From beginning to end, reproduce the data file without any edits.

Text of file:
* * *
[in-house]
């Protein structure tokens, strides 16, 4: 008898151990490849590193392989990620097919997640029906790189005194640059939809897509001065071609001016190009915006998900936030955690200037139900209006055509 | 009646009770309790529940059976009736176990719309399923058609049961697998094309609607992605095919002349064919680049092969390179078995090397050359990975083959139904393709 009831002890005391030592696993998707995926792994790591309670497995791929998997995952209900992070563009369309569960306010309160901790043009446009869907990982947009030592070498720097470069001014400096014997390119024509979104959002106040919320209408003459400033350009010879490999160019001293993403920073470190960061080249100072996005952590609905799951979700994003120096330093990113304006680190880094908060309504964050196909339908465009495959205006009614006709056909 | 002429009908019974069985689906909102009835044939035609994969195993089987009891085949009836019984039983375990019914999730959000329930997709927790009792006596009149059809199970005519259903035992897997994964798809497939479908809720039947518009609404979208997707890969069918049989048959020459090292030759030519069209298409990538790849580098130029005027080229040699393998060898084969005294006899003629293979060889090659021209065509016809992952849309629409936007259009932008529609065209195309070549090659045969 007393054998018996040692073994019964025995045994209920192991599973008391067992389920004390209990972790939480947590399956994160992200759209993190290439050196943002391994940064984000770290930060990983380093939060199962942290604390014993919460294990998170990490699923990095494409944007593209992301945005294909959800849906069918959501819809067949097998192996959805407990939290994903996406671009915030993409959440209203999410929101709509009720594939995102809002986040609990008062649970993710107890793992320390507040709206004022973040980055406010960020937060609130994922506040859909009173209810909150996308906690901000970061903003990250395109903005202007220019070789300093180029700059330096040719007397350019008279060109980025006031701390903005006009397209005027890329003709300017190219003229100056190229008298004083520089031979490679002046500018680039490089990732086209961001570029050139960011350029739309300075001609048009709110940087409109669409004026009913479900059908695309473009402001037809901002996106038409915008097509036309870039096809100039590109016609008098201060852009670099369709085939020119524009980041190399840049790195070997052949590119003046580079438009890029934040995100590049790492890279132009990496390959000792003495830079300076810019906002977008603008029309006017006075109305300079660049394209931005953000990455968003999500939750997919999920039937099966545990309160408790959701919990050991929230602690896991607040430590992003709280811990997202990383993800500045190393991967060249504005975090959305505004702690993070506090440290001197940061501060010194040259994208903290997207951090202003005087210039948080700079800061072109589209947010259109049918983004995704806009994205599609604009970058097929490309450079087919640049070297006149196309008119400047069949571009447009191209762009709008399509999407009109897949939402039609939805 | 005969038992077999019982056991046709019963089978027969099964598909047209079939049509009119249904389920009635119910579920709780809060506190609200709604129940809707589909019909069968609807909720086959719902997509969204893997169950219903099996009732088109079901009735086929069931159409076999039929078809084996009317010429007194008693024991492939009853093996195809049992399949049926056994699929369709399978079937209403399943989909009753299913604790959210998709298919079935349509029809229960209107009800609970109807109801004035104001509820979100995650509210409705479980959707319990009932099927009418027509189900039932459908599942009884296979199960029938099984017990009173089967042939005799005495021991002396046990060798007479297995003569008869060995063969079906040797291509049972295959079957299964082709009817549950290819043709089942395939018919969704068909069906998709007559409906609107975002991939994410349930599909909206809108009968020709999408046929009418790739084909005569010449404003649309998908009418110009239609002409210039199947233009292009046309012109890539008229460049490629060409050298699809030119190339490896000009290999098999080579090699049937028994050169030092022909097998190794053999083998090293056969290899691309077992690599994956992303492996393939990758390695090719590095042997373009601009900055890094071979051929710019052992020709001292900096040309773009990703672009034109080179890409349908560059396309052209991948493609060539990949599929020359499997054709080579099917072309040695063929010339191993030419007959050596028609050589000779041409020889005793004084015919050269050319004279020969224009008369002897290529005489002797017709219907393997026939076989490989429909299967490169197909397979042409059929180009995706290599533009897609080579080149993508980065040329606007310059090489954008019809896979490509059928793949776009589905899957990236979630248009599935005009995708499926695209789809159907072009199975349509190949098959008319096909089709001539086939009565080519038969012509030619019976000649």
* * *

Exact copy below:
[in-house]
């Protein structure tokens, strides 16, 4: 008898151990490849590193392989990620097919997640029906790189005194640059939809897509001065071609001016190009915006998900936030955690200037139900209006055509 | 009646009770309790529940059976009736176990719309399923058609049961697998094309609607992605095919002349064919680049092969390179078995090397050359990975083959139904393709 009831002890005391030592696993998707995926792994790591309670497995791929998997995952209900992070563009369309569960306010309160901790043009446009869907990982947009030592070498720097470069001014400096014997390119024509979104959002106040919320209408003459400033350009010879490999160019001293993403920073470190960061080249100072996005952590609905799951979700994003120096330093990113304006680190880094908060309504964050196909339908465009495959205006009614006709056909 | 002429009908019974069985689906909102009835044939035609994969195993089987009891085949009836019984039983375990019914999730959000329930997709927790009792006596009149059809199970005519259903035992897997994964798809497939479908809720039947518009609404979208997707890969069918049989048959020459090292030759030519069209298409990538790849580098130029005027080229040699393998060898084969005294006899003629293979060889090659021209065509016809992952849309629409936007259009932008529609065209195309070549090659045969 007393054998018996040692073994019964025995045994209920192991599973008391067992389920004390209990972790939480947590399956994160992200759209993190290439050196943002391994940064984000770290930060990983380093939060199962942290604390014993919460294990998170990490699923990095494409944007593209992301945005294909959800849906069918959501819809067949097998192996959805407990939290994903996406671009915030993409959440209203999410929101709509009720594939995102809002986040609990008062649970993710107890793992320390507040709206004022973040980055406010960020937060609130994922506040859909009173209810909150996308906690901000970061903003990250395109903005202007220019070789300093180029700059330096040719007397350019008279060109980025006031701390903005006009397209005027890329003709300017190219003229100056190229008298004083520089031979490679002046500018680039490089990732086209961001570029050139960011350029739309300075001609048009709110940087409109669409004026009913479900059908695309473009402001037809901002996106038409915008097509036309870039096809100039590109016609008098201060852009670099369709085939020119524009980041190399840049790195070997052949590119003046580079438009890029934040995100590049790492890279132009990496390959000792003495830079300076810019906002977008603008029309006017006075109305300079660049394209931005953000990455968003999500939750997919999920039937099966545990309160408790959701919990050991929230602690896991607040430590992003709280811990997202990383993800500045190393991967060249504005975090959305505004702690993070506090440290001197940061501060010194040259994208903290997207951090202003005087210039948080700079800061072109589209947010259109049918983004995704806009994205599609604009970058097929490309450079087919640049070297006149196309008119400047069949571009447009191209762009709008399509999407009109897949939402039609939805 | 005969038992077999019982056991046709019963089978027969099964598909047209079939049509009119249904389920009635119910579920709780809060506190609200709604129940809707589909019909069968609807909720086959719902997509969204893997169950219903099996009732088109079901009735086929069931159409076999039929078809084996009317010429007194008693024991492939009853093996195809049992399949049926056994699929369709399978079937209403399943989909009753299913604790959210998709298919079935349509029809229960209107009800609970109807109801004035104001509820979100995650509210409705479980959707319990009932099927009418027509189900039932459908599942009884296979199960029938099984017990009173089967042939005799005495021991002396046990060798007479297995003569008869060995063969079906040797291509049972295959079957299964082709009817549950290819043709089942395939018919969704068909069906998709007559409906609107975002991939994410349930599909909206809108009968020709999408046929009418790739084909005569010449404003649309998908009418110009239609002409210039199947233009292009046309012109890539008229460049490629060409050298699809030119190339490896000009290999098999080579090699049937028994050169030092022909097998190794053999083998090293056969290899691309077992690599994956992303492996393939990758390695090719590095042997373009601009900055890094071979051929710019052992020709001292900096040309773009990703672009034109080179890409349908560059396309052209991948493609060539990949599929020359499997054709080579099917072309040695063929010339191993030419007959050596028609050589000779041409020889005793004084015919050269050319004279020969224009008369002897290529005489002797017709219907393997026939076989490989429909299967490169197909397979042409059929180009995706290599533009897609080579080149993508980065040329606007310059090489954008019809896979490509059928793949776009589905899957990236979630248009599935005009995708499926695209789809159907072009199975349509190949098959008319096909089709001539086939009565080519038969012509030619019976000649």